Virtualization and whom you trust

One comment at the test day described virt-cat as “awesome but dangerous”.

This user was surprised that he could do:

virt-cat aguest /etc/shadow

and read the shadow password file from a guest. “Is there”, I was asked, “a security model for this?”

Here’s the news: You can already look at the shadow password file in any disk image using a hex editor. libguestfs, guestfish and virt-cat just make it easier.

Could you encrypt the virtual disk? That will protect the VM while it is (virtually) switched off, but as soon as you boot it up, the encryption key is stored somewhere in guest memory, and the host administrator can read that too.

No security model can help you here. You need to own and manage the hardware yourself, or you need to trust your cloud provider. If your data is at all personally or commercially sensitive, keep it on hardware you physically control.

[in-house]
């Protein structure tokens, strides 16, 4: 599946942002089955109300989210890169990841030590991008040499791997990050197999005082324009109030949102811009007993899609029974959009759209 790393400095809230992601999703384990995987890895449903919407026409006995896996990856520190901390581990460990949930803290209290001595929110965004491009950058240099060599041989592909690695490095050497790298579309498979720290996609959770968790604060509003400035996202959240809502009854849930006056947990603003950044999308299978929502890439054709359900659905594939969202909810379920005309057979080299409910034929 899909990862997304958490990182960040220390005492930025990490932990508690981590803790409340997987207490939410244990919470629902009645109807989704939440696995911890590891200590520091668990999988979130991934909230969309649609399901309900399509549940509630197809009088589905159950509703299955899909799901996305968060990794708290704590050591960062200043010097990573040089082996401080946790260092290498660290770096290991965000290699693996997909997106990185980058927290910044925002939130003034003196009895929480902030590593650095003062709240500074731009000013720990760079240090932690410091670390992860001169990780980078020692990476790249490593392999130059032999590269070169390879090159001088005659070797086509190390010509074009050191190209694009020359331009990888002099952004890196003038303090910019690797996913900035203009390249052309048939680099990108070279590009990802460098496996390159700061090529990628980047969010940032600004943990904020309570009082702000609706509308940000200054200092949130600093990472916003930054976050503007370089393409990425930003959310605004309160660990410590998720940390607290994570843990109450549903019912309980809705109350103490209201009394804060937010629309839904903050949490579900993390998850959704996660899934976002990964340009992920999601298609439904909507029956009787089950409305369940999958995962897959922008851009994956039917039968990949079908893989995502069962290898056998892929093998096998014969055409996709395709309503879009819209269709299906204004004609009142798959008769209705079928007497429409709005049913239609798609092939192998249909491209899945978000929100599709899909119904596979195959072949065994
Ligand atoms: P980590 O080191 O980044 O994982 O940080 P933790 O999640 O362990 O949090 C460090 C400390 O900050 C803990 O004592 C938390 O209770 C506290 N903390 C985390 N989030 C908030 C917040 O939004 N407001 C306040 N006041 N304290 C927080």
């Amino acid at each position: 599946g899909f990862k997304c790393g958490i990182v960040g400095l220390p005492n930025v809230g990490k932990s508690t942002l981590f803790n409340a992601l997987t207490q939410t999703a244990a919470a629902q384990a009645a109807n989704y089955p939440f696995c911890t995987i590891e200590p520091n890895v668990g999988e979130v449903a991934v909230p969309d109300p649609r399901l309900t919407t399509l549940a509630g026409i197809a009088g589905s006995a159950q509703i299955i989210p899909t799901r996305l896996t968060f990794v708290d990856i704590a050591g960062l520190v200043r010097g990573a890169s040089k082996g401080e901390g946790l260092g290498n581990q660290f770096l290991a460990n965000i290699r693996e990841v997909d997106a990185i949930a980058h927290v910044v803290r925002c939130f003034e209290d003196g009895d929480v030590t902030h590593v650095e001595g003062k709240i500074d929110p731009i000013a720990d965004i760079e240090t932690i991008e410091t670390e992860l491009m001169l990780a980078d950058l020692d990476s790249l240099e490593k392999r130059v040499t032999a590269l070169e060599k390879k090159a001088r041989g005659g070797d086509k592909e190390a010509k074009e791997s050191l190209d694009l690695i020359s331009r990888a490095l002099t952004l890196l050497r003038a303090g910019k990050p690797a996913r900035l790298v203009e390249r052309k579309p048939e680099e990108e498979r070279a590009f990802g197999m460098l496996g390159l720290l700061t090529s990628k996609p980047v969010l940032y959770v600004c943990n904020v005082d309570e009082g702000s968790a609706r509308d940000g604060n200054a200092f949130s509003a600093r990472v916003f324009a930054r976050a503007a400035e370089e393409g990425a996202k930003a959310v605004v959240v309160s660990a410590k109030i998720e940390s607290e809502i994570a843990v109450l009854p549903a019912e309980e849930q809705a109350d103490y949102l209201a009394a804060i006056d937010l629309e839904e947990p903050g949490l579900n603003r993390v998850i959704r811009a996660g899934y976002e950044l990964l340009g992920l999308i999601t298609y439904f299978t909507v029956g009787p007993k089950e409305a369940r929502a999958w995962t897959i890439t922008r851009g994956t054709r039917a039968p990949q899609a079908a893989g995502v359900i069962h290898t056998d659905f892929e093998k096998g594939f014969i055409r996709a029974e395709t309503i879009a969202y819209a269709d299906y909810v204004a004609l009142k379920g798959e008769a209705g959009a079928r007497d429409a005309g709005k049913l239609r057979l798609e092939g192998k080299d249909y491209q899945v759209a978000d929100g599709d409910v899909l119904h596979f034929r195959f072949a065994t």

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2 Comments

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2 responses to “Virtualization and whom you trust

  1. Jim

    > No security model can help you here

    That’s not true: fully homomorphic encryption would do the trick. http://en.wikipedia.org/wiki/Homomorphic_encryption#Fully_homomorphic_encryption

    It’s not quite practical yet, but is getting closer.

    • rich

      Indeed, if this were feasible it would allow secure cloud computing. Probably a few generations of computers to go before we get there.

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